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resource - Address space rights and accounting


A resource is an immutable object that is used to validate access to syscalls that create objects backed by address space, or permit access to address space. These include vm objects, interrupts, and x86 ioports.


Resources are used to gate access to specific regions of address space and are required to create VMOs and IRQs, as well as accessing x86 ioports.

A resource object consists of a single resource kind, with base address and len parameters that define a range of address space the holder of the resource is granted access to. The range covers base up to but not including base + len. These objects are immutable after creation. Valid kind values are ZX_RSRC_KIND_ROOT, ZX_RSRC_KIND_HYPERVISOR, ZX_RSRC_KIND_MMIO, ZX_RSRC_KIND_IOPORT, ZX_RSRC_KIND_IRQ, ZX_RSRC_KIND_VMEX, and ZX_RSRC_KIND_SMC. New resources may be created with an appropriate parent resource by calling zx_resource_create(). An initial root resource is created by the kernel during boot and handed off to the first userspace process started by userboot.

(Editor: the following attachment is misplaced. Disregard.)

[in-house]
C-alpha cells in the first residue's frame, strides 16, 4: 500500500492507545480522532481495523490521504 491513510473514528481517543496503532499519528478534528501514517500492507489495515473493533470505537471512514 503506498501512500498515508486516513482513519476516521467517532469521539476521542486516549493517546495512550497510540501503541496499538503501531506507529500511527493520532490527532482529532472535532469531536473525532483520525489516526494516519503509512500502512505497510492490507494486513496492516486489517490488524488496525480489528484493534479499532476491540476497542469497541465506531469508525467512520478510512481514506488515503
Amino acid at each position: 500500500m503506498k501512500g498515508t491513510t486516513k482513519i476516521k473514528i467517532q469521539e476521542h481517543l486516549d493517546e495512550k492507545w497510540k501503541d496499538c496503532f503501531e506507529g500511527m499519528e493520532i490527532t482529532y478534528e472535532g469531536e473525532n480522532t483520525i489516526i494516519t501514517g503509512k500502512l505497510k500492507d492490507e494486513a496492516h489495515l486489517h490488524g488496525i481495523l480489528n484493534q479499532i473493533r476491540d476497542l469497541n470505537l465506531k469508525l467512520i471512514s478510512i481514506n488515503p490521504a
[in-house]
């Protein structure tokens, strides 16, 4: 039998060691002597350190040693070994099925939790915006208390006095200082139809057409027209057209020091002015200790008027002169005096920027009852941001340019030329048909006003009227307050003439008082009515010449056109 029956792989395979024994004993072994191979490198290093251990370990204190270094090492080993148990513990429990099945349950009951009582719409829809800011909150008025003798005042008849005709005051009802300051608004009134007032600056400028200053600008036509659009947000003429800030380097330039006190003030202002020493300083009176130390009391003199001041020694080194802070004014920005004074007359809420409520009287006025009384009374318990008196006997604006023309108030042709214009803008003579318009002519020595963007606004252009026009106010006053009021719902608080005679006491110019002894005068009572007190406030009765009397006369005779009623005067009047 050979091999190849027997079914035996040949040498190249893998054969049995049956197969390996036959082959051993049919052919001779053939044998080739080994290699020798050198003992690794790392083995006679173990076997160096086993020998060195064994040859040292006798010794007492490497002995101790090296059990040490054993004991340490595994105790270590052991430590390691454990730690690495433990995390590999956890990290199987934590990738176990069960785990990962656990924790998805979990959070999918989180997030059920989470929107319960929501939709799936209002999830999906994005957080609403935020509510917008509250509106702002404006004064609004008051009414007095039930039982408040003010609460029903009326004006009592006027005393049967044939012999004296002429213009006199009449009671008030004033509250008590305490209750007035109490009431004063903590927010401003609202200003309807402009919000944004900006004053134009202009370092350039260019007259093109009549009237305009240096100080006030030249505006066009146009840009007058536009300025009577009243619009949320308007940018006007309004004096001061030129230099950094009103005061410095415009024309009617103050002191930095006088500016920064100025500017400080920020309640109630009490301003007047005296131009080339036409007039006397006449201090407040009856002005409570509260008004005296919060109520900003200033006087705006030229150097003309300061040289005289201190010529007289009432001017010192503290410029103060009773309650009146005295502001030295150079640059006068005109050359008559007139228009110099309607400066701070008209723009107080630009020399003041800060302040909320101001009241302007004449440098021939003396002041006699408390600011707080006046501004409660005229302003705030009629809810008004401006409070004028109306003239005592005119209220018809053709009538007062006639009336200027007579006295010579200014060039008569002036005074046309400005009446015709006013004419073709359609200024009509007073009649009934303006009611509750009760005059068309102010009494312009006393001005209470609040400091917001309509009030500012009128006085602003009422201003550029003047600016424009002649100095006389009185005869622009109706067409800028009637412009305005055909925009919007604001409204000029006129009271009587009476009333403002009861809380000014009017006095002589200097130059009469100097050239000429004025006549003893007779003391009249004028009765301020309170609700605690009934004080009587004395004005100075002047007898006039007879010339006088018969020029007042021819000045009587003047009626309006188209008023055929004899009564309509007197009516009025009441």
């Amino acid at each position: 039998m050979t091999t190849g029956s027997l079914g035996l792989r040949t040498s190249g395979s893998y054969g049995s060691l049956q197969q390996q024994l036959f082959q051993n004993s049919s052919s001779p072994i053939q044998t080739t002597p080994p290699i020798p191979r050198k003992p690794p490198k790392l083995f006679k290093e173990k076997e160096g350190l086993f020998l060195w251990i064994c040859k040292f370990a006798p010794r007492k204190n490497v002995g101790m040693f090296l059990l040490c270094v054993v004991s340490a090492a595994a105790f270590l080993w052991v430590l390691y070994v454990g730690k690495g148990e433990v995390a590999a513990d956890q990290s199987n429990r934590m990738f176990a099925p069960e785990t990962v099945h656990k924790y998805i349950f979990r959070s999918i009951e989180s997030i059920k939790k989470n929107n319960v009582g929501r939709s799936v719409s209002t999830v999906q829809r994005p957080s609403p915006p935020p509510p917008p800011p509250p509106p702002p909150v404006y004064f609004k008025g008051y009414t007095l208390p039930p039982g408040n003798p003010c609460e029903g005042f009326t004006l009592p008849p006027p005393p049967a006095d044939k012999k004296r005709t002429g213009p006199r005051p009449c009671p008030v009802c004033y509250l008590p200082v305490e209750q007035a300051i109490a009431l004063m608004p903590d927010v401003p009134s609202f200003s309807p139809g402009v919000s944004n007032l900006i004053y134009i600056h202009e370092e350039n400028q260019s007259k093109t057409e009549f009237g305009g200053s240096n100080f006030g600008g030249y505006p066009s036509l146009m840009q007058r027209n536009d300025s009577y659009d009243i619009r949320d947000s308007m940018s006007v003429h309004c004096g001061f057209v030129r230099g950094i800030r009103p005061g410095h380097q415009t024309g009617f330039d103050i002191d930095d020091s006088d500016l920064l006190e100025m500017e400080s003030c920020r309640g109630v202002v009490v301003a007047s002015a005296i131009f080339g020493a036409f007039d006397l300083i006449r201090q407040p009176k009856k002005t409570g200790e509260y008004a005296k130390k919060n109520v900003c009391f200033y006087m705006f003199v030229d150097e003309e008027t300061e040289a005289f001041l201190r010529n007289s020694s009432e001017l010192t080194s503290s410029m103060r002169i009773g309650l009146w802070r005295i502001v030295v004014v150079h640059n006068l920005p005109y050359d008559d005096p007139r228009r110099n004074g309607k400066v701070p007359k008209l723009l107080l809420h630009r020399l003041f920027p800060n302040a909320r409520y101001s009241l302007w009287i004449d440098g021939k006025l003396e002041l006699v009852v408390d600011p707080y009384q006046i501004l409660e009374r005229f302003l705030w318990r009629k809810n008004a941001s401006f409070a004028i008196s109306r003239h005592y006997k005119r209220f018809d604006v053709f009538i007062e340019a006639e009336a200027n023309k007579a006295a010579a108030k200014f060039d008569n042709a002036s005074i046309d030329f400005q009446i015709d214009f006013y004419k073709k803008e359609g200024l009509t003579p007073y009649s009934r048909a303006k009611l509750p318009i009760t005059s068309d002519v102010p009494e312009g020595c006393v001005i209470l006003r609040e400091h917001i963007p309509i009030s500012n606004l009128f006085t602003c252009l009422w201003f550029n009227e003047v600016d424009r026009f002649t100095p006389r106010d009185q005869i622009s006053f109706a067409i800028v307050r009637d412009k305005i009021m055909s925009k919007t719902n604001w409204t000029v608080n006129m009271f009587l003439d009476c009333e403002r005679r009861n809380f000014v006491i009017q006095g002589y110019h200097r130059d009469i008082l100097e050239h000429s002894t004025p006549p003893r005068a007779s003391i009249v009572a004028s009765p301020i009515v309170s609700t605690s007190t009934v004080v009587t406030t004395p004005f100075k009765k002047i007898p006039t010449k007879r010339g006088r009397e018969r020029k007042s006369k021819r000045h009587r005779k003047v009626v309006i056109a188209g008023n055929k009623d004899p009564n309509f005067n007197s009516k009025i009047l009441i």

Appropriate parent resources are the root resource, or a resource whose own range from base to base+len contains the range requested for the new resource. The kind of a parent resource must match the kind of the resource being created. At this time, exclusive resources cannot be used to create new resources. After creation there is no relation between the resource parent used and the new resource created.

Resource allocations can be either shared or exclusive. A shared resource grants the permission to access the given address space, but does not reserve that address space exclusively for the owner of the resource. An exclusive resource grants access to the region to only the holder of the exclusive resource. Exclusive and shared resource ranges may not overlap.

Resources are lifecycle tracked and upon the last handle being closed will be freed. In the case of exclusive resources this means the given address range will be released back to the allocator for the given kind of resource. Objects created through a resource do not hold a reference to the resource and thus do not keep it alive.


Resources are typically private to the DDK and platform bus drivers. Presently, this means ACPI and platform bus hold the root resource respectively and hand out more fine-grained resources to other drivers.